“Google doodles”

8 May

“Google has put up at least 16 different doodles on its home page to celebrate the 76th birth anniversary of English author and illustrator Charles Roger Hargreaves. Hargreaves is best known for his series of Mr Men and Little Miss books for children.”

(Full article and doodles after the jump.)

Roger Hargreaves

Can I just say I love when Google does this? (My favorite homepage being from Michael Jackson’s birthday a few months after his death.)

Although Google is headquartered in California, their homepage must be set to change on east coast time since I’ve seen two different themes today. For Mother’s Day the homepage simply read “Google,” but the “l” was a long-stemmed daisy. Now, it depicts a different Hargreaves image with each refresh.

I understand having a themed logo for a national holiday, but for an artist’s 76th birthday? So my question is:

Who decides which days deserve a special Google doodle?

I want that job!


Ta Kala Diokomen

7 May

As cliché as it may sound, I cannot imagine what my college experience would be like without Kappa Delta. Being in a sorority has taught me more life lessons than any textbook ever could have.

Growing up I had always been a tomboy and got along better with the guys than girls. I definitely never imagined I would go through formal sorority recruitment! My mom and aunts, all Chi Omega legacies, encouraged me to go through the process—to at least give it a chance so I could make my decision based on personal experience instead of stereotypes.

Put nicely, being on that end of recruitment was an unpleasant experience. Hundreds of girls were judging me, and in my mind I had already judged them. I either wanted to be a Chi-O or I did not want to be in a sorority at all. (Of course, the Chi-Os thought I was a desperate wanna-be and after the first day of recruitment cut me.)

Kappa Delta was my second choice.

The women in the house—although not the most attractive on campus—were warm and welcoming, down to earth, silly, good listeners, well-rounded as a bunch and had an adorable house mom with sweet cinnamon breath and who gave me a hug the second time I met her.

By the end of the week of recruitment Kappa Delta became my first choice. And after four years, the women and house became my sisters and home.

I won’t dismiss that being in a sorority can have a negative connotation, however. Binge drinkers. Promiscuous. Immature. Anorexic. Fake.

Nationally and at the University of Oregon, Kappa Delta is not this type of sorority. Kappa Delta has more philanthropies (four) than any other nationally recognized sorority. All Kappa Deltas must be involved in an activity outside of the sorority and school. We each serve five hours of community service per term (and many serve more!). We have a mandatory GPA of 2.7 or higher. And on Friday nights, alcohol-free sisterhood bonding events are common at the house.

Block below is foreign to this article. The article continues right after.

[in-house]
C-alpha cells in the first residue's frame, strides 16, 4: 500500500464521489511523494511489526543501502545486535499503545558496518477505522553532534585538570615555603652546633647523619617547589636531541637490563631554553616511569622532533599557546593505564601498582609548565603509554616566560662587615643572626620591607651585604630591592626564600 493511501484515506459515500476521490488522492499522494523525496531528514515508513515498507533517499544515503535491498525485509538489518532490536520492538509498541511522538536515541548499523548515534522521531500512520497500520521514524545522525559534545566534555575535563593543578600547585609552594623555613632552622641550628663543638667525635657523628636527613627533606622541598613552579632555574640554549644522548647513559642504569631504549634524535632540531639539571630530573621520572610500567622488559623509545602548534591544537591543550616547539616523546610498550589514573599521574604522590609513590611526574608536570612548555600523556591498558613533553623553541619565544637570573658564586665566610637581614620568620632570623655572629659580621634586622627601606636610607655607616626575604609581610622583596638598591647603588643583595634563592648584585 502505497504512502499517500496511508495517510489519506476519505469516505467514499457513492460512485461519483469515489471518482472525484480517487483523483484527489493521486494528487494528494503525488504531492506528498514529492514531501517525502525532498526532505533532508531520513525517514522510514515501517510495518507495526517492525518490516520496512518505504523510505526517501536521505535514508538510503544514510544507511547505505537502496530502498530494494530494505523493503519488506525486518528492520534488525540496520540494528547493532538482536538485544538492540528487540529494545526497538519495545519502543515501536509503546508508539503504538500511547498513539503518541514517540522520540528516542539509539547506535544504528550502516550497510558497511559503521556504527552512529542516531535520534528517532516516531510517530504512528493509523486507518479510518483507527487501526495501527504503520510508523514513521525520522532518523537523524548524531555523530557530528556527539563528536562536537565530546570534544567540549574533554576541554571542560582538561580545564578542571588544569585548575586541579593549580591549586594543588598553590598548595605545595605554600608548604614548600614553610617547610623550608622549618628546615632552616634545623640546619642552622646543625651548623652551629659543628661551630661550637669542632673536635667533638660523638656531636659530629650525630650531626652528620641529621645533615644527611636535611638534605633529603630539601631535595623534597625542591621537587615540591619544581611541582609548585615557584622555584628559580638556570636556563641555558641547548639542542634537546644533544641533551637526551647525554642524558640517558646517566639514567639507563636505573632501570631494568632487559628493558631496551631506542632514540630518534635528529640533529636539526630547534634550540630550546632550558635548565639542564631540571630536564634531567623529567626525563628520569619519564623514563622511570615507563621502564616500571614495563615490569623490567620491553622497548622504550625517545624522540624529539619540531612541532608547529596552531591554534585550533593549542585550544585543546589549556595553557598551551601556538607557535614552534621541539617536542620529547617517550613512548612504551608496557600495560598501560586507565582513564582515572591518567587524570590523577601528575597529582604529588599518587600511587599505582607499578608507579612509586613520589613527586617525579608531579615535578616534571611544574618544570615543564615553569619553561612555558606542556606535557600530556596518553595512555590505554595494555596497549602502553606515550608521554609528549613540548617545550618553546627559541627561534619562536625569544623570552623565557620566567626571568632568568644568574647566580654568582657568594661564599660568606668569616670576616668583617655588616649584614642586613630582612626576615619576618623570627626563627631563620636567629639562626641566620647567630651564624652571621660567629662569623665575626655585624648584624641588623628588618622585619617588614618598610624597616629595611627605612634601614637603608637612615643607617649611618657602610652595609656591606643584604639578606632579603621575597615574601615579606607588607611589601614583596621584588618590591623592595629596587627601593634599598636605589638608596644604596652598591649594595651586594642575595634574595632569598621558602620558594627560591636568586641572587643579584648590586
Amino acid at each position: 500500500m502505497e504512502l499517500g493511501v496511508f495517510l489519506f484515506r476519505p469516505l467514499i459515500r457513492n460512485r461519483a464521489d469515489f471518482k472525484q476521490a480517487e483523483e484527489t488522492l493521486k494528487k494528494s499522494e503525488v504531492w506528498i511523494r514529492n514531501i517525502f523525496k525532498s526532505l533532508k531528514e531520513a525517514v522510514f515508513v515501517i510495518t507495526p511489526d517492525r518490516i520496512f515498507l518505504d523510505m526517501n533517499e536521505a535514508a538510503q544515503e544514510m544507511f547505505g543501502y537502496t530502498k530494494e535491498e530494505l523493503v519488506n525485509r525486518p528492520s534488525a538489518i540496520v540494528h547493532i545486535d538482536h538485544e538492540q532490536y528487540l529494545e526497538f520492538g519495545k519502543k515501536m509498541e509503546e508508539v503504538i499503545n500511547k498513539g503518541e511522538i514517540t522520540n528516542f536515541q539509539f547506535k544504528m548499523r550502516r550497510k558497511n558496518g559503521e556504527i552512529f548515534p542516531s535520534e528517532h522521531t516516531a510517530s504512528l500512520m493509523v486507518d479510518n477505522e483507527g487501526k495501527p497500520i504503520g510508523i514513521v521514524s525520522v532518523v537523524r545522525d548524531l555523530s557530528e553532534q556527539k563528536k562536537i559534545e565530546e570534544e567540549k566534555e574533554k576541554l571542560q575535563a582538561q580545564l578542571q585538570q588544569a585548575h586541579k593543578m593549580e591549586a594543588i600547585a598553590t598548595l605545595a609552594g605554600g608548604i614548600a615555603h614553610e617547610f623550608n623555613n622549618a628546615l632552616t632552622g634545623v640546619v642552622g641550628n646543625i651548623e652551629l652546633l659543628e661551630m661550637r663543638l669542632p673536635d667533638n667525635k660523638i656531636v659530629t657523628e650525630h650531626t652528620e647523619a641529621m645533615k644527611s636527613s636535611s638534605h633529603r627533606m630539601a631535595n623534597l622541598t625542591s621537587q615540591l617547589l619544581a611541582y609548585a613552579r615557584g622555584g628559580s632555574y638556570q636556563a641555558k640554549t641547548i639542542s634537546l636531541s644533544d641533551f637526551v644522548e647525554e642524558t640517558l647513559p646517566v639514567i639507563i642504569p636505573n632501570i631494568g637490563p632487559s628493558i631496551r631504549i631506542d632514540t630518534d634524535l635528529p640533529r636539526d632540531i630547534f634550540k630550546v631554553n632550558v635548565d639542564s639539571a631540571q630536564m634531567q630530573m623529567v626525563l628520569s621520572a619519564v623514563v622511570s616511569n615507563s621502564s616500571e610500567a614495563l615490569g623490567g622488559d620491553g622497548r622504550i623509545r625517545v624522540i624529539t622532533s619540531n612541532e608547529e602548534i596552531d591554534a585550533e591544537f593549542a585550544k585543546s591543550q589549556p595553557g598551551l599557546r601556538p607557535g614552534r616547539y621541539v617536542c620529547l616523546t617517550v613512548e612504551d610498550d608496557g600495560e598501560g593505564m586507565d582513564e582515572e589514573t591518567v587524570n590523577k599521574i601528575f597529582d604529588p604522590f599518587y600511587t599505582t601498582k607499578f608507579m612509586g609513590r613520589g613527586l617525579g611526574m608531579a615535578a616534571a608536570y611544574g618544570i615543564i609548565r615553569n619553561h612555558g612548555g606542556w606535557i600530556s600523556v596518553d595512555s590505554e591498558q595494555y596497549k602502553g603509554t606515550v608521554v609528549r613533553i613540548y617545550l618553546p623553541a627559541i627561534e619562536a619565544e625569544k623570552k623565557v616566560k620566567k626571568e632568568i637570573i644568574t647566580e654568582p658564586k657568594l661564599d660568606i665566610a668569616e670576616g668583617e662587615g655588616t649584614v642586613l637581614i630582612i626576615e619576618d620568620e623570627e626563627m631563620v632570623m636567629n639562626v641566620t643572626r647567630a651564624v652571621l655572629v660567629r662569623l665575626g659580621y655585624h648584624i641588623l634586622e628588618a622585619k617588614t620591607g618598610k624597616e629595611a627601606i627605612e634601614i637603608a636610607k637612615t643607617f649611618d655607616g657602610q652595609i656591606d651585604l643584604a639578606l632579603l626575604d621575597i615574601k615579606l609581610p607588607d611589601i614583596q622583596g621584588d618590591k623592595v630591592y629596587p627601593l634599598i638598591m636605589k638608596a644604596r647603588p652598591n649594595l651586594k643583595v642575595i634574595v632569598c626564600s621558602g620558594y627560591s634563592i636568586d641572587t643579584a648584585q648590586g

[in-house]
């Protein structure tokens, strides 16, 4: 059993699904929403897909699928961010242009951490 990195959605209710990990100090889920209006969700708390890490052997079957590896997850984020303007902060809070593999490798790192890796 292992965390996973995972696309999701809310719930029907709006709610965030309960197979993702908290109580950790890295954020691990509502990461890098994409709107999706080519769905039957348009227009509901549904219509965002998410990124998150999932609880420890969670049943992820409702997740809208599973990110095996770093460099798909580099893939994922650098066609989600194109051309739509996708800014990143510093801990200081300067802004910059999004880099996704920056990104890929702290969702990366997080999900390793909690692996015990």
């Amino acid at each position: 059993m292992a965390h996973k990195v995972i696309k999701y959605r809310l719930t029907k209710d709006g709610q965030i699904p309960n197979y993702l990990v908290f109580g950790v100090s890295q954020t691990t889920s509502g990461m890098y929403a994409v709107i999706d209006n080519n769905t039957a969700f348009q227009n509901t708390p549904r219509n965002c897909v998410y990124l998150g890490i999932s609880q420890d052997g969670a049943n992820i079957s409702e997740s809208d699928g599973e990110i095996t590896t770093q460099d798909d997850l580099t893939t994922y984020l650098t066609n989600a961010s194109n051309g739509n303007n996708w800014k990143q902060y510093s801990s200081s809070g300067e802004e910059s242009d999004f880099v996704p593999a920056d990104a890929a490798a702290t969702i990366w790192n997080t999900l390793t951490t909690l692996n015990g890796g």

Although some do contribute to it, I strongly believe that the general stereotype of sorority women is wrong. Like any club, we are inevitably social, but the exaggerated and yet also oversimplified ideals of sororities is just wrong. I’m not the only one who feels that way, journalists at USA Today College agree.

Kappa Delta introduced me to my best friends. Kappa Delta networked and bonded me to thousands of other strong women nationally. Kappa Delta nurtured me into the woman I am today, like our five pillars of excellence: Confident. Philanthropic. Socially successful. Intelligent. A leader.

Senior year and my last time on the "KD" side of recruitment.



1 May

Only seven posts in and I’m already running out of blog topics. As mentioned in my initial post, I hope to use this blog somewhat professionally, but also in a fun manner showing my social side. That said, a notable although unplanned theme across my blog is moderation. This situation is no exception.

Sure, I could blog about the NASDAQ or Osama bin Laden’s death, but would these posts be entertaining? Doubt it. Oppositely, I could post my views on the Royal Wedding or summer 2011 fashion trends, but would these topics further me at all professionally? Unlikely. As the worlds of business and pleasure need a balance, so too does my blog.

I like to think I'm well rounded...

Although this blog topic in itself might initially seem boring, it’s actually a common one. In fact, communications guru Chris Brogan ranked it number nine in his “100 Blog Topics” list. Among others (that I find balanced and you can likely expect posts on) are:

  • #1 How I Use Facebook
  • #23 My Mother is On Facebook
  • #35 Do Rock Stars Need Social Media Strategies
  • #55 Breaking Down My Favorite Blog.

In the meantime, I also opened my Twitter up for blog post suggestions. One recommendation was to listen to then summarize interviews held on the Northwest Breakout Show. My long-term public relations goal is to be an artist publicist–so although slightly more “fun” than “professional,” I think this could work. Thank you to friend and local artist The Kid Espifor that idea!